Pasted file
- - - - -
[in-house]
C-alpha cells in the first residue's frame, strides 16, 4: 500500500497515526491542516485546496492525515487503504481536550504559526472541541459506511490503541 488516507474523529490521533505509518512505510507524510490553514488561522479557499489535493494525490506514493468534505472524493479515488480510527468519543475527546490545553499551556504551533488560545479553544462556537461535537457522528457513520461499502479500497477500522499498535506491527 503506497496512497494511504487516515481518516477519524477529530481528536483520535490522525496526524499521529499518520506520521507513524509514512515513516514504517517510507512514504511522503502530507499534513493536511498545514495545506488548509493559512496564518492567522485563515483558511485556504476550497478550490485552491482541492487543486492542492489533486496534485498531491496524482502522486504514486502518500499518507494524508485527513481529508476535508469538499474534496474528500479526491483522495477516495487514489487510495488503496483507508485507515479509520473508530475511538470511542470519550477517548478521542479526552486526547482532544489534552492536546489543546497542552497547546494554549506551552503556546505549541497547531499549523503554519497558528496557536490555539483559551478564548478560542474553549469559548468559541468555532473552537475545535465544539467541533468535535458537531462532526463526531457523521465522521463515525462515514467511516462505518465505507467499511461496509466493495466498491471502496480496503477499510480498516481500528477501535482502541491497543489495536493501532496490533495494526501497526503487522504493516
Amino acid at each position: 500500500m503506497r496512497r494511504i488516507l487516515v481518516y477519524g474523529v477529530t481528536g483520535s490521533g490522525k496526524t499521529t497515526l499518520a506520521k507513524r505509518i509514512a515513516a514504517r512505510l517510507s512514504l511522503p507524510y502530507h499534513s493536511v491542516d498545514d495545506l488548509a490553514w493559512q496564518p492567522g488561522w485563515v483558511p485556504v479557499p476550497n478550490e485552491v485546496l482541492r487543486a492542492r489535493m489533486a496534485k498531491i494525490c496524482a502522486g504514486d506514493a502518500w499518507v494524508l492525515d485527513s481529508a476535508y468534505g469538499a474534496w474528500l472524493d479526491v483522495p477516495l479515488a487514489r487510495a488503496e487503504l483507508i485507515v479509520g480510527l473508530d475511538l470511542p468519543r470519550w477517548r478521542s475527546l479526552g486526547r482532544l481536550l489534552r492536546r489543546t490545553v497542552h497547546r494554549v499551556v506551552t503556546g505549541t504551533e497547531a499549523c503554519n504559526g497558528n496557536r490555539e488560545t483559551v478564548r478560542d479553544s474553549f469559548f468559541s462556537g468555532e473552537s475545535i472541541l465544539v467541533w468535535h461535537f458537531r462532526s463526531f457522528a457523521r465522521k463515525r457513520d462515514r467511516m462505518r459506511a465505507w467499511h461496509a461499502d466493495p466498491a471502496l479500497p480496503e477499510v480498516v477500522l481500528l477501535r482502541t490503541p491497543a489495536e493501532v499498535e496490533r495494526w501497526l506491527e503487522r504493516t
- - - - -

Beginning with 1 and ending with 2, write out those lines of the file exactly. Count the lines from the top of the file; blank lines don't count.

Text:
[in-house]
C-alpha cells in the first residue's frame, strides 16, 4: 500500500497515526491542516485546496492525515487503504481536550504559526472541541459506511490503541 488516507474523529490521533505509518512505510507524510490553514488561522479557499489535493494525490506514493468534505472524493479515488480510527468519543475527546490545553499551556504551533488560545479553544462556537461535537457522528457513520461499502479500497477500522499498535506491527 503506497496512497494511504487516515481518516477519524477529530481528536483520535490522525496526524499521529499518520506520521507513524509514512515513516514504517517510507512514504511522503502530507499534513493536511498545514495545506488548509493559512496564518492567522485563515483558511485556504476550497478550490485552491482541492487543486492542492489533486496534485498531491496524482502522486504514486502518500499518507494524508485527513481529508476535508469538499474534496474528500479526491483522495477516495487514489487510495488503496483507508485507515479509520473508530475511538470511542470519550477517548478521542479526552486526547482532544489534552492536546489543546497542552497547546494554549506551552503556546505549541497547531499549523503554519497558528496557536490555539483559551478564548478560542474553549469559548468559541468555532473552537475545535465544539467541533468535535458537531462532526463526531457523521465522521463515525462515514467511516462505518465505507467499511461496509466493495466498491471502496480496503477499510480498516481500528477501535482502541491497543489495536493501532496490533495494526501497526503487522504493516